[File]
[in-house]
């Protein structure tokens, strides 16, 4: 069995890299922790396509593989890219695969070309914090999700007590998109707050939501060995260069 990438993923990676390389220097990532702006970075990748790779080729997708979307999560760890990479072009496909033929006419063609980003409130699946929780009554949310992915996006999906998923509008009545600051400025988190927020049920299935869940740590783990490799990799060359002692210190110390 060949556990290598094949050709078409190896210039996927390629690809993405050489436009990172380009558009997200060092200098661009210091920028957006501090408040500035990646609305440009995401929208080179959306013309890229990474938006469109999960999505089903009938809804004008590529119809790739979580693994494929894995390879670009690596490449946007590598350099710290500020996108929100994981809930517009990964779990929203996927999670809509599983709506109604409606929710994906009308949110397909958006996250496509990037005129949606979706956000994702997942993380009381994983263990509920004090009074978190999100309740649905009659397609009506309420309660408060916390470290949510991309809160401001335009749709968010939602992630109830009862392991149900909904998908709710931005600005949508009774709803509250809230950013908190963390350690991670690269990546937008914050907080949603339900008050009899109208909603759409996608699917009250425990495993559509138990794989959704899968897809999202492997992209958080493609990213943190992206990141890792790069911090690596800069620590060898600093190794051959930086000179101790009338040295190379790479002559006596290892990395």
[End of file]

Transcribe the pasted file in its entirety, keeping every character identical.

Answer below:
[in-house]
């Protein structure tokens, strides 16, 4: 069995890299922790396509593989890219695969070309914090999700007590998109707050939501060995260069 990438993923990676390389220097990532702006970075990748790779080729997708979307999560760890990479072009496909033929006419063609980003409130699946929780009554949310992915996006999906998923509008009545600051400025988190927020049920299935869940740590783990490799990799060359002692210190110390 060949556990290598094949050709078409190896210039996927390629690809993405050489436009990172380009558009997200060092200098661009210091920028957006501090408040500035990646609305440009995401929208080179959306013309890229990474938006469109999960999505089903009938809804004008590529119809790739979580693994494929894995390879670009690596490449946007590598350099710290500020996108929100994981809930517009990964779990929203996927999670809509599983709506109604409606929710994906009308949110397909958006996250496509990037005129949606979706956000994702997942993380009381994983263990509920004090009074978190999100309740649905009659397609009506309420309660408060916390470290949510991309809160401001335009749709968010939602992630109830009862392991149900909904998908709710931005600005949508009774709803509250809230950013908190963390350690991670690269990546937008914050907080949603339900008050009899109208909603759409996608699917009250425990495993559509138990794989959704899968897809999202492997992209958080493609990213943190992206990141890792790069911090690596800069620590060898600093190794051959930086000179101790009338040295190379790479002559006596290892990395």